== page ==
Meet the Asbestos Candidate

Although well over a year away, the 2008 presidential campaign is shaping up to be one of the most interesting in U.S. history (and can’t seem to come soon enough for most Americans). On the outer ends are straight-talking candidates such as Progressive Dennis Kucinich and Libertarian Ron Paul, both of whom have taken strong, clear positions on the issues and have not been afraid to express them in unequivocal terms. Democratic candidate John Edwards has leaned toward Progressive issues, while his Republican counterpart Rudolph Giuliani appears to stand somewhere between the far right and the middle; meanwhile, prominent centrist candidates Obama, Clinton, Romney and McCain seem willing to say whatever it takes to garner votes. And then there is Fred Thompson… Thompson, best known for his role on the popular TV series Law and Order, has also been a U.S. senator.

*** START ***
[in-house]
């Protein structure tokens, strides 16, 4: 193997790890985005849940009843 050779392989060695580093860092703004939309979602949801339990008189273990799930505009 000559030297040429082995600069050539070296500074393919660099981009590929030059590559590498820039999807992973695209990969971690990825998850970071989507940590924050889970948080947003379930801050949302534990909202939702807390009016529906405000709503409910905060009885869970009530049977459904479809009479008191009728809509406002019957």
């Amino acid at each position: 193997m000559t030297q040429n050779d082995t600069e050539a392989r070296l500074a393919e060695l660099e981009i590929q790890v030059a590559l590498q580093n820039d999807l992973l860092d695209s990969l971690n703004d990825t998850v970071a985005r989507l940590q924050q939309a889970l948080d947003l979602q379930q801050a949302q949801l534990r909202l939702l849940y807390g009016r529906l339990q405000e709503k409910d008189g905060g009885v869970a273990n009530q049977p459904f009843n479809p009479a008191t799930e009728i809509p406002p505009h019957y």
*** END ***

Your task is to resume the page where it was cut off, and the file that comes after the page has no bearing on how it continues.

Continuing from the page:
A self-professed federalist who says he believes in a literal interpretation of the Constitution and states’ rights over the federal government, Thompson likes to portray himself as a “Washington outsider,” implying that he is not beholden to special interests like the other “front runners” of both parties. As a politician, he made himself up as a gruff, no-nonsense “good ol’ boy” from Tennessee, driving around in a red pickup in his shirtsleeves. In fact, Fred Thompson–apparently a man with a very short memory–was a highly paid lobbyist for many years. Recently, when billionaire Bill Frist was leader of the U.S. Senate, Fred Thompson earned over three-quarters of a million dollars lobbying for a British reinsurance company seeking to shield itself from asbestos liability. The company, Equitas, is an affiliate of Lloyd’s of London. In 2004, Equitas was facing the possibility of paying out billions of dollars in asbestos claims. Equitas paid Thompson a total of $760,000 to represent its interests in Congress as several bills that would protect corporations from asbestos lawsuits were under consideration. One hopes the American people have learned their lesson from the last time there was an actor in office.